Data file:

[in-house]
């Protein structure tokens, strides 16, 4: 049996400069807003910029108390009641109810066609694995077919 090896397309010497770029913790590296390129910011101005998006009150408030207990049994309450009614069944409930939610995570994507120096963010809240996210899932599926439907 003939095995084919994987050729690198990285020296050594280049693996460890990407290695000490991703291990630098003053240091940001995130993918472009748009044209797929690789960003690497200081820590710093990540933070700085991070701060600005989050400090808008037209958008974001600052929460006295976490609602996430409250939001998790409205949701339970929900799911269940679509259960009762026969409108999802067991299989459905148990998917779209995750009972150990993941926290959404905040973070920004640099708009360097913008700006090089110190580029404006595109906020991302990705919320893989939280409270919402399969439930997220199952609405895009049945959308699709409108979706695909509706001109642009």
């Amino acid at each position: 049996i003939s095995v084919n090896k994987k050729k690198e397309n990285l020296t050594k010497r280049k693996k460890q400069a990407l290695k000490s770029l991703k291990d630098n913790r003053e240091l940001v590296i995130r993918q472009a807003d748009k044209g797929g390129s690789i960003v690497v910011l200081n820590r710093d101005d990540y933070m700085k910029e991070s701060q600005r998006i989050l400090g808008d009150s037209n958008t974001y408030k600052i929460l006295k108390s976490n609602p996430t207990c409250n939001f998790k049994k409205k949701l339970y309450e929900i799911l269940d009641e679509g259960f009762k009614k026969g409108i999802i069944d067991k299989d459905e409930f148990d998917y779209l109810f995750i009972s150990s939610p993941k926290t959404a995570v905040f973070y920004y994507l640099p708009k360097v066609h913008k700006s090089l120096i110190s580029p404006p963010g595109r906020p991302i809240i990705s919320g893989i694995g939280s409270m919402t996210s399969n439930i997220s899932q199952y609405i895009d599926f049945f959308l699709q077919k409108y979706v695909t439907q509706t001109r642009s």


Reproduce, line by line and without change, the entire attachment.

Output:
[in-house]
């Protein structure tokens, strides 16, 4: 049996400069807003910029108390009641109810066609694995077919 090896397309010497770029913790590296390129910011101005998006009150408030207990049994309450009614069944409930939610995570994507120096963010809240996210899932599926439907 003939095995084919994987050729690198990285020296050594280049693996460890990407290695000490991703291990630098003053240091940001995130993918472009748009044209797929690789960003690497200081820590710093990540933070700085991070701060600005989050400090808008037209958008974001600052929460006295976490609602996430409250939001998790409205949701339970929900799911269940679509259960009762026969409108999802067991299989459905148990998917779209995750009972150990993941926290959404905040973070920004640099708009360097913008700006090089110190580029404006595109906020991302990705919320893989939280409270919402399969439930997220199952609405895009049945959308699709409108979706695909509706001109642009």
């Amino acid at each position: 049996i003939s095995v084919n090896k994987k050729k690198e397309n990285l020296t050594k010497r280049k693996k460890q400069a990407l290695k000490s770029l991703k291990d630098n913790r003053e240091l940001v590296i995130r993918q472009a807003d748009k044209g797929g390129s690789i960003v690497v910011l200081n820590r710093d101005d990540y933070m700085k910029e991070s701060q600005r998006i989050l400090g808008d009150s037209n958008t974001y408030k600052i929460l006295k108390s976490n609602p996430t207990c409250n939001f998790k049994k409205k949701l339970y309450e929900i799911l269940d009641e679509g259960f009762k009614k026969g409108i999802i069944d067991k299989d459905e409930f148990d998917y779209l109810f995750i009972s150990s939610p993941k926290t959404a995570v905040f973070y920004y994507l640099p708009k360097v066609h913008k700006s090089l120096i110190s580029p404006p963010g595109r906020p991302i809240i990705s919320g893989i694995g939280s409270m919402t996210s399969n439930i997220s899932q199952y609405i895009d599926f049945f959308l699709q077919k409108y979706v695909t439907q509706t001109r642009s």